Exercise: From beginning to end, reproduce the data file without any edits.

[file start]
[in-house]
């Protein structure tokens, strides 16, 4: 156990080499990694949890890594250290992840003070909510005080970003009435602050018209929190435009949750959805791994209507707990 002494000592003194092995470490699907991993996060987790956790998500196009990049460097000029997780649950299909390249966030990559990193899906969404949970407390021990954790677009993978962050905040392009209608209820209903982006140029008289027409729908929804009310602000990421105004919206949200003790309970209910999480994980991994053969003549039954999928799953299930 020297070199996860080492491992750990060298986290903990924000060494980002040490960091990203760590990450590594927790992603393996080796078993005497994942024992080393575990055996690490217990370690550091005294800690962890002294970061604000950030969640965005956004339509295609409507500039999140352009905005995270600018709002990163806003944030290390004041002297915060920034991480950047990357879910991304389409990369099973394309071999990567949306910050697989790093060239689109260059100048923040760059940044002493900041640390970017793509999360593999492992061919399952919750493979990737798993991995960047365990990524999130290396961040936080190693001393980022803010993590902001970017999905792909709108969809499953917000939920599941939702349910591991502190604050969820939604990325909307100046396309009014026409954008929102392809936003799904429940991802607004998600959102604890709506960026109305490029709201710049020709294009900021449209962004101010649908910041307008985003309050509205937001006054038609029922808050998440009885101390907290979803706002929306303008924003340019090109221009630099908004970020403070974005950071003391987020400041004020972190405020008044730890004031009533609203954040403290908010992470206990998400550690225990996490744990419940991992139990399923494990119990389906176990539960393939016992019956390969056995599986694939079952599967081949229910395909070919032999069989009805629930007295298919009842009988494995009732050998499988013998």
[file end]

[in-house]
């Protein structure tokens, strides 16, 4: 156990080499990694949890890594250290992840003070909510005080970003009435602050018209929190435009949750959805791994209507707990 002494000592003194092995470490699907991993996060987790956790998500196009990049460097000029997780649950299909390249966030990559990193899906969404949970407390021990954790677009993978962050905040392009209608209820209903982006140029008289027409729908929804009310602000990421105004919206949200003790309970209910999480994980991994053969003549039954999928799953299930 020297070199996860080492491992750990060298986290903990924000060494980002040490960091990203760590990450590594927790992603393996080796078993005497994942024992080393575990055996690490217990370690550091005294800690962890002294970061604000950030969640965005956004339509295609409507500039999140352009905005995270600018709002990163806003944030290390004041002297915060920034991480950047990357879910991304389409990369099973394309071999990567949306910050697989790093060239689109260059100048923040760059940044002493900041640390970017793509999360593999492992061919399952919750493979990737798993991995960047365990990524999130290396961040936080190693001393980022803010993590902001970017999905792909709108969809499953917000939920599941939702349910591991502190604050969820939604990325909307100046396309009014026409954008929102392809936003799904429940991802607004998600959102604890709506960026109305490029709201710049020709294009900021449209962004101010649908910041307008985003309050509205937001006054038609029922808050998440009885101390907290979803706002929306303008924003340019090109221009630099908004970020403070974005950071003391987020400041004020972190405020008044730890004031009533609203954040403290908010992470206990998400550690225990996490744990419940991992139990399923494990119990389906176990539960393939016992019956390969056995599986694939079952599967081949229910395909070919032999069989009805629930007295298919009842009988494995009732050998499988013998």